Two months ago I posted my last blog confessing all of my fears about my upcoming trip to Costa Rica. I did not in fact get lost in the rainforest or provide a snack for a large crocodile. I did almost get diverted to Nicaragua, but the weather goddess lifted the fog in San José just in time for us to land.
My Costa Rica trip was a small group tour through Overseas Adventure Tours. Fifteen of us put our lives into the hands of our guide Alfredo Scott and our driver Sammy for eleven days. This is the first guided tour I’ve been on since a high school tour of Europe with America’s Youth in Concert, and I actually had more freedom on that tour to explore on my own. This one was highly scheduled and very social. I found myself, therefore, appreciating moments of solitude and seeking out opportunities for quiet reflection, in order to fully appreciate the fantastic experiences I was having. I noticed a few others doing the same. Here, then, are a few tips for taking a solo retreat during a group tour:
Take an early morning or evening walk. Nearly all of our lodging was in beautiful surroundings, perfect for a meditative mindfulness walk. I’ve never been a birdwatcher, but Costa Rica opened my eyes to the fact that birds appreciate the sunrise. The sunsets were spectacular on the Pacific side of the country.
Find a solo seat on a bus or boat occasionally. If that isn’t possible, remember that silent meditation with eyes closed looks like napping. No one will think anything of your occasional five or ten minute “rest.”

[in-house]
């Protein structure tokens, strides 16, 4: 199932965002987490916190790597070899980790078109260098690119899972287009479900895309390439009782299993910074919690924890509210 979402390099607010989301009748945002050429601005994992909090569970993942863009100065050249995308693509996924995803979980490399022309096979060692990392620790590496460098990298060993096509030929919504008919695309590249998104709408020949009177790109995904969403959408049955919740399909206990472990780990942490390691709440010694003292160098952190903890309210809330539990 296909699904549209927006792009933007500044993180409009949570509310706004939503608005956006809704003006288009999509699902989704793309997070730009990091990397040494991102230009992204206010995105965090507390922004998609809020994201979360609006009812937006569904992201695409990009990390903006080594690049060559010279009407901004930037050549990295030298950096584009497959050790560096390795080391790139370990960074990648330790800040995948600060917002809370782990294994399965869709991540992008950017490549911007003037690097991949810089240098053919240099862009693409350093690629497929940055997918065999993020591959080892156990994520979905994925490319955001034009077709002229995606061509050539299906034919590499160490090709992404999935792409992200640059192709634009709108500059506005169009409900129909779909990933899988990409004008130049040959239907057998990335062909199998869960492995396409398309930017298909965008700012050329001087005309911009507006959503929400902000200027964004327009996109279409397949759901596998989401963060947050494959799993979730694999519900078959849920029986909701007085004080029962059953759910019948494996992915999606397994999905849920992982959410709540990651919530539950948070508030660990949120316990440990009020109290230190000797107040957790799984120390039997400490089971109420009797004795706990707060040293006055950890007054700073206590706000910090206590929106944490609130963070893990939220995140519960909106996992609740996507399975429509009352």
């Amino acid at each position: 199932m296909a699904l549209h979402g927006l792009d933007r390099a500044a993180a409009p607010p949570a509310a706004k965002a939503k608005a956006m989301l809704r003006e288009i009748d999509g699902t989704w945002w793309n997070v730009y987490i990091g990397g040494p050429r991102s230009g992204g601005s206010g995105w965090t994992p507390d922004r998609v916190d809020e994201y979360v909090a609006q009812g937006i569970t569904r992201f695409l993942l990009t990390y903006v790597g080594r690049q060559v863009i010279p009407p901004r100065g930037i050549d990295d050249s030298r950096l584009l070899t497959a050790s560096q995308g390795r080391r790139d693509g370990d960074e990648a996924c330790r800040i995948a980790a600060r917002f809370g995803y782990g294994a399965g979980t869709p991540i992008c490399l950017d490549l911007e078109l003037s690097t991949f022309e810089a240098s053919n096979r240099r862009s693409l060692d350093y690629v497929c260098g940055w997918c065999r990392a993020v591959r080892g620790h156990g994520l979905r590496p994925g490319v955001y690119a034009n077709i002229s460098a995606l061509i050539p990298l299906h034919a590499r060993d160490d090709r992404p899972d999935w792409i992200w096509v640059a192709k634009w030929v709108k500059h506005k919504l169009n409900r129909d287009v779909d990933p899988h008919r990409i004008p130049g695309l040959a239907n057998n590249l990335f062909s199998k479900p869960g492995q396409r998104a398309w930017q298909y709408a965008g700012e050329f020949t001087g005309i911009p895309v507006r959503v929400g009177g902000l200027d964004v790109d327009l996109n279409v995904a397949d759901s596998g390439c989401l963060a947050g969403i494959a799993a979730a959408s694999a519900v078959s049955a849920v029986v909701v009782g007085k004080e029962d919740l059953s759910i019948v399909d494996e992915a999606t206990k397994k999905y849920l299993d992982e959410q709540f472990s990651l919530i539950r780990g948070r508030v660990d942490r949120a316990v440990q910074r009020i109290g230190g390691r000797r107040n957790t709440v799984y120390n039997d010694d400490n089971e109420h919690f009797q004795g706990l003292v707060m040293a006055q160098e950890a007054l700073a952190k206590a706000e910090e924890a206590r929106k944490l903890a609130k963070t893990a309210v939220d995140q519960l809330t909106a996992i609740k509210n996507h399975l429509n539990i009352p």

Hike “alone” between clumps of conversing walkers or a few feet behind the group. Doing this for a few minutes at a time is not antisocial and allows you to look at the wonders around you more closely.
Stagger time alone in the room with an understanding roommate. Mine was a woman in her seventies who had lived alone for many years; we both respected each other’s needs for quiet and privacy. She usually awoke earlier than the birds and silently did her morning exercises, then went for a walk. (I didn’t.) She drank neither coffee nor alcohol, so I left the room early for both breakfast and dinner, and we tended to return at different times. I usually stayed up later reading quietly or journaling.
Spend time each day journaling. Thinking during each day what you will want to record helps you stay more aware of each moment. I kept an unofficial notebook for scribbles during the day, then wrote a more polished account in my travel journal.
Photograph details, not just scenes. Train yourself to look for unusual bits of beauty or whimsy. Use your camera as a journalist to record events, but also as an artist. Like leaves which have arranged themselves in a spiral to catch every bit of available light, focus on truly seeing and understanding what is around you.
Just Say No once in a while. My mantra for Costa Rica was to say yes to every opportunity, especially the activities I was afraid of, but I drew the line once at an environmental craft activity making paper bags or placemats out of old newspapers. (I’ve already paid my dues as a Girl Scout leader.) I used the time for a walk around the gardens and a session reading Martin Chuzzlewit.
Let unpleasant moments be a learning experience. The talkative companion who interrupts and finishes your sentences, not in the way you might? Notice when you do the same thing to others. The rice and beans two and three times a day? Notice that Costa Ricans have fewer weight problems than Americans. The heat and humidity? It’s free; we pay for time in a sauna at home. The horse that makes your inner thigh muscles ache? There’s a reason for that machine at the gym–now you have inspiration. The gecko on the ceiling of your room? You’ve intruded into his habitat, not the other way around!
Finally, let these moments of solo relaxation and contemplation be only part of your tour, which refresh you and let you enjoy the company of the people around you. I will always treasure these eleven days of traveling with enthusiastic, friendly people, a driver who always knows where the next clean bathroom is, and a guide with expertise in everything from rhinoceros beetles to international diplomacy.